In Rameau’s own time as in the 20th century, staged versions of Les Indes galantes, were often condemned to the same fate: depending on the period, they became, under a veil of exoticism and escapism, an entertainment obeying all the codes of western theatre. But it is precisely in portraying itself on stage that the West found an opportunity to take an introspective look at itself.
In 1735, at over fifty years old, Jean-Philippe Rameau had, for only the second time, one of his works performed at the Académie royale de musique: having turned to opera late in life with Hippolyte et Aricie (1733), he distinguished himself this time in the opera-ballet genre by composing Les Indes Galantes. Here, the amorous intrigues were transposed to settings more or less exotic, from America pre-Columbus to the Orient, as the titles of the different Entrées indicate: “Le Turc généreux”, “Les Incas du Pérou”, “Les fleurs, fête persane” and “Les Sauvages” of North America.
Les Indes Galantes were born out of the wave of orientalism that, particularly in France, swept through European artistic life at this time: the translation of The Arabian Nights by Antoine Galland appeared between 1704 and 1717 and Montesquieu’s Lettres persanes in 1721; Les Indes galantes were written in 1735 under the patronage of the highly lucrative Compagnie des Indes which now exercised its rule over the oriental seas. On close inspection, however, Rameau’s exoticism never goes very far: the Incas dance the loure and the Persians the gavotte, whilst expressing themselves in the impeccable French of the court. For the Entrée of the “Sauvages”, Rameau did use a theme borrowed from genuine Indians passing through Paris in 1725, but this usage remains purely decorative: it would be a long time before western musicians even dreamt of using, for example, oriental modes in their harmony, or integrating “ethnic” instruments in their orchestras. Concerning the costumes worn on stage, the costumier for the first performances in 1735, Jean-Baptiste Martin, sought to evoke the traditions of the Incas by adding accessories like plastrons in the shape of the sun or feathers round their waists, that looked thoroughly life-like and solid. For the revivals of the 1760s, however, these same elements, reused by Louis-René Boquet, were completely integrated to aristocratic dress in the pure Louis XV style.
In a word, Europe projected itself on the “Indies” as in a mirror: here, as elsewhere, exoticism served to satisfy a thirst for spectacle and entertainment on the part of Western society focussed on itself. And yet, it was through looking at itself in this mirror that Europe managed to step back from itself: a bit like Montesquieu’s Persians, who had the culture and references of Westerners but whose status as foreigners permitted them to make enlightened appraisals of European civilisations. In Rameau, the high priest Huascar denounces the cupidity of the Spanish invaders by using the spirit of a Parisian philosopher: “The gold which, on our altars, is mere ornament / Is the only god that our oppressors worship”.
Absent from the repertoire for nearly two centuries, Les Indes galantes were performed once again at the Paris Opera in 1952, as Baroque opera enjoyed a return to favour. The director of the opera house, Maurice Lehmann, a director well-versed in musical comedies and large-scale popular shows, proposed a new production applying his own methods in the domain of grand opera. “There is no doubt that the pomp that presides over this production corresponds to the marvellous extravagance beloved of Rameau’s contemporaries”, Lehmann claimed. Assuredly, but the costumes for this new production, which combined parodies of the costumes of the period with those of music-hall, with touches of Hollywood eroticism, were definitely designed for the 1952 spectator. What Rameau had done to the Orient, 20th century opera did to Rameau: on the pretext of illustrating for the audience a little-known and remote reality, a highly extravagant show was put on, every aspect of which was guaranteed to be familiar to the spectator and which manifestly aimed before all else to draw the crowds and make a profit. A disillusioned Philippe Herreweghe understood this well: “I see it as a sham the fact that a production like Les Indes Galantes is such a box-office success when it is only Les Folies Bergères with a cultural pretext”. One remembers also the comments of Roland Barthes, who in 1955 in the magazine Théâtre Populaire denounced the flaws of bourgeois theatre with particular reference to the revival of Les Indes galantes at the Paris Opera: the spectator was offered material luxury so that he would get his money’s worth. “It is obvious that from this point of view, the illusory sumptuousness of the costumes constitutes a spectacular and reassuring restitution; in vulgar terms, costumes pay better than emotion or thought”.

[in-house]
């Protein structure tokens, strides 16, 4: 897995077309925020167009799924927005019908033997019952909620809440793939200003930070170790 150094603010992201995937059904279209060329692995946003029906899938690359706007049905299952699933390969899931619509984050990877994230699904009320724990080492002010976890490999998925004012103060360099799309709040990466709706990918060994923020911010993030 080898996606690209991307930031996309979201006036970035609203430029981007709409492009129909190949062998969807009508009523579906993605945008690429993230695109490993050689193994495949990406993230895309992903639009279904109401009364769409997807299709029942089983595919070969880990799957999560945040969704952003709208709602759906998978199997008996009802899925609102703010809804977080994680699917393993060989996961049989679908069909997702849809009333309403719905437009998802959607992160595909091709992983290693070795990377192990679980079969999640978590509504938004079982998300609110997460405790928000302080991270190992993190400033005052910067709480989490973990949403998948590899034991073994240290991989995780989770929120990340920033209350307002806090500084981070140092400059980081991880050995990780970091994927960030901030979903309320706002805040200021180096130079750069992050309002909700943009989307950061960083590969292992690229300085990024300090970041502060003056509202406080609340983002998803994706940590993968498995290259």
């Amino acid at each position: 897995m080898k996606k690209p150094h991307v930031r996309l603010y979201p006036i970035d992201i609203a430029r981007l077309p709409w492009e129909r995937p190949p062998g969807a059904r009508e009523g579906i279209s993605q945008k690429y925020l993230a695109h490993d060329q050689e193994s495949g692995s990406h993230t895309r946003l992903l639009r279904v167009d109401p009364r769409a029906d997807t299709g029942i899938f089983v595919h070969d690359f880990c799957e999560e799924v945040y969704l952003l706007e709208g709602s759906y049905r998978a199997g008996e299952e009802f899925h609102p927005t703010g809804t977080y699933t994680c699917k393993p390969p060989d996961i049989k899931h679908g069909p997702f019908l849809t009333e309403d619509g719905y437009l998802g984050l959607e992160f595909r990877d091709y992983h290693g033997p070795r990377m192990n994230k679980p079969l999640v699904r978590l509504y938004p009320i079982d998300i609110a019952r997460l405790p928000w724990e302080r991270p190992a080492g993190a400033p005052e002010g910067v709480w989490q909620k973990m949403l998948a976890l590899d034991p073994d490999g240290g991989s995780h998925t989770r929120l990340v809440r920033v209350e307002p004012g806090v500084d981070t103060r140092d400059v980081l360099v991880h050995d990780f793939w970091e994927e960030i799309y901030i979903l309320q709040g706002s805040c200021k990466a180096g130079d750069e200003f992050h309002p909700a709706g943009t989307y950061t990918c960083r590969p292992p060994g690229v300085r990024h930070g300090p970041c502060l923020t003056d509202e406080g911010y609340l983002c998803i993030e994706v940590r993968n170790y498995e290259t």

However, this spectacular theatre, in its turn, denounces itself through self-parody. The staging is not without the odd wink in the audience’s direction; hence the machine that, in 1952, diffused perfume into the auditorium, as was proudly announced in the programmes: an allusion to a bit of general knowledge taught in schools to 20th century theatre-goers, that the French of the period of Louis XV, in the absence of regular washing, camouflaged their bodily odours with the use of such cosmetics, with which the rows in the theatres must, in consequence, have been filled... Audiences at the Paris Opera were not intended to take this ironical reconstruction of history at face value.
Your reading: The Mirror of the Indies